Organizational Theory is a large and respected discipline in the social sciences which has given rise to research projects, books and countless articles. A large number of researchers deal with questions such as why organizations are established, how they work, what motivates their members, what problems they face and what causes some of them to disappear.
These topics are important to anyone wishing to understand the Middle East, because every state is an organization, as are its armed forces, political parties, religious or civil associations – even terror groups are not exempt from the processes that exist in rational organizations.
At the end of the day, although significant and important cultural characteristics distinguish the Middle East from other regions, there are, nevertheless, commonalities it shares with the rest of mankind.
The family and the tribe
The oldest and most universal organization is the family. Its main characteristic, as far as we are concerned, is the fact that it is an organization based on human biology. A mother and father bring a child into the world, these children have their own children one day, and so on, generation after generation. Membership is not a matter of choice for someone born into a family and raised by it, and although upon adulthood he can abandon it, he will continue to be the biological son of his parents because families are connected by biology, not ideology.
In various places and cultures there are differing roles for the family: In today’s individualistic Western culture, the nuclear family (father, mother, children) is the norm, while aunts, uncles and cousins are less connected, if at all, and their influence on the individual is minimal. In contrast, in the Middle East, the extended family (parents, uncles, grandparents and their children) exerts strong influence on the individual, this as a result of the arid desert environment and the constant struggle for sources of sustenance .
A family as an organization is constantly in the process of renewing itself by bringing more children into the world. Each new child is part of the next generation, fresh blood streaming into the family’s arteries, allowing it to continue to exist and adjust to a changing world. The elderly leave naturally and the young join naturally. Continuity through the generations of family life stems from the very fact of its being a biologically-based organization. As long as its members continue the biological cycle of life, the family organization will continue to exist, irrespective of whether its members share identical or disparate ideologies.
Ideological Organizations and Interest-oriented Organizations
Non-family organizations are assemblies of people whose goal is advancing ideological issues or a cause. Examples of ideological organizations are the ASPCA, Gush Emunim and Peace Now, while examples of interest-oriented organizations are guilds, labor unions, manufacturers, merchants, bar associations and similar professional groups.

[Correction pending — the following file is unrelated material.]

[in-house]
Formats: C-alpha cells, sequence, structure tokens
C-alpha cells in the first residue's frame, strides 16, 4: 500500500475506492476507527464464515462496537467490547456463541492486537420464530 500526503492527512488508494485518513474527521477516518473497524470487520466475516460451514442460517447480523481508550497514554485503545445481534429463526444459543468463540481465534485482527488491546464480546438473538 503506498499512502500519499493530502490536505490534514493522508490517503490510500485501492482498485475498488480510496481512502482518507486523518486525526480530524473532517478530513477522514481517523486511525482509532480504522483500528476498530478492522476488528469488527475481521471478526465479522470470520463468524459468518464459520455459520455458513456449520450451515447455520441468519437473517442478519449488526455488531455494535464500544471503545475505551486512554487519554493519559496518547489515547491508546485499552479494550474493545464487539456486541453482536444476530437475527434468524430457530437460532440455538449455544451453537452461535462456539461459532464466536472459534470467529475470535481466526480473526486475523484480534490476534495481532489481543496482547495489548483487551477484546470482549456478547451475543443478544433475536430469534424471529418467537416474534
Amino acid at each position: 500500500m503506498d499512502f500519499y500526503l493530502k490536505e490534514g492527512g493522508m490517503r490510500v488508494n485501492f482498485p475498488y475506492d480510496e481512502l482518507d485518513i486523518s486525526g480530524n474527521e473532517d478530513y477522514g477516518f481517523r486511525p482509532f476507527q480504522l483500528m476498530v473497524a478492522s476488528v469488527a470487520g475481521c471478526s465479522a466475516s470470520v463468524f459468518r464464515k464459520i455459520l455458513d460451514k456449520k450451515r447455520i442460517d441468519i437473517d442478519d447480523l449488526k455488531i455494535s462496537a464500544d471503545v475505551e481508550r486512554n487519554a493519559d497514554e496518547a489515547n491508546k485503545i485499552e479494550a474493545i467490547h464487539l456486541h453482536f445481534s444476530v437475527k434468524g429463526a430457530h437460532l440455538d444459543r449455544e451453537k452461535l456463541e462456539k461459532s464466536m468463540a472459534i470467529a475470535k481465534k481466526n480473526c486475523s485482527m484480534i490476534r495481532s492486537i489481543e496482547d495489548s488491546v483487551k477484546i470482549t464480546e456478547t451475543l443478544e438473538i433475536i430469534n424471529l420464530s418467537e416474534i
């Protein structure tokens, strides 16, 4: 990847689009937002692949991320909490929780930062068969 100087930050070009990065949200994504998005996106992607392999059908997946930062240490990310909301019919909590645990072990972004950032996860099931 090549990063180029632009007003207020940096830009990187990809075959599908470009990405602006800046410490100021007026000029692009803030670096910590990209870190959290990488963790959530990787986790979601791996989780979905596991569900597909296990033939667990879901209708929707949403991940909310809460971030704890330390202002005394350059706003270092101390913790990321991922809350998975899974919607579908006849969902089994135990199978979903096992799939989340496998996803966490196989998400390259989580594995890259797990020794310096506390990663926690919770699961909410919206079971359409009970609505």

It is important to emphasize that in these organizations, ideology and interests are not diametrically opposed to one another but are present in different proportions: Ideological organizations have interest-oriented elements, as can be seen from Gush Emunim where the ideology was the belief that the Land of Israel belongs to the People of Israel and the interest-oriented elements were concentrated on creating reasonable living conditions (daycare, schools, pharmacies, supermarkets) for those families who, for ideological reasons, elected to live on the barren hills of Judea and Samaria.
Interest-oriented organizations also have an ideological element. When a labor union fights for the highest possible salaries for it members, it is acting on its belief in the justice of an egalitarian society. The Bar Association may be acting to advance the best interests of its members when it makes passing the bar more difficult – as was the case in Israel just recently – in order to prevent large numbers of new lawyers from flooding the market and lowering its members’ income, but it also acts to advance the judicial system in Israel for ideological reasons.
In this way, ideology and interests work hand in hand in organizations, with the relative preponderance of one over the other differentiating between ideological organizations, where the ideology is the dominant factor, and interest-oriented organizations, where the opposite is the case.
Situations are rarely static and have a dynamism of their own, especially in the case of ideological organizations: These typically begin as a group of 21-year-olds with a new idea, shining eyes, a belief in the justice of t heir cause and the energy to pursue it, who get together in order to advance that idea. They abandon their studies and all other pursuits, go out to the streets, demonstrate, distribute flyers – printed at their parents’ expense in the local stationer’s (saving money by printing two to a standard sheet of paper), handing them out to passersby or putting them in mailboxes. Lacking the funds needed to rent an office, they plan their activities in some abandoned shack on the outskirts of the city.
Several years pass. The organization has grown and its members are now 25 years old. They divide their activities among different departments, decide on a hierarchy that defines who is above whom. They turn to the public for donations, purchase mobile phones for the department heads so that they can coordinate activities, hire a car for the organization’s use. The general staff is moved to a seedy office in an industrial zone, because that is all the budget allows. At this point, couples begin to appear, as young men and women – with shared ideology coursing in their veins – set up families, and every member attends the weddings.
When the members reach the age of 30, the organization has already hired a CEO, has had internal elections, hired a lawyer and accountant, arranged for tax exemption, a yearly budget and a balance sheet. The organization begins to function abroad and partnerships are formed with similar overseas organizations. The media express interest in the organization and its activities. The organization begins granting salaries to married members who have to feed and clothe the children who appear after the weddings that took place during the first stage.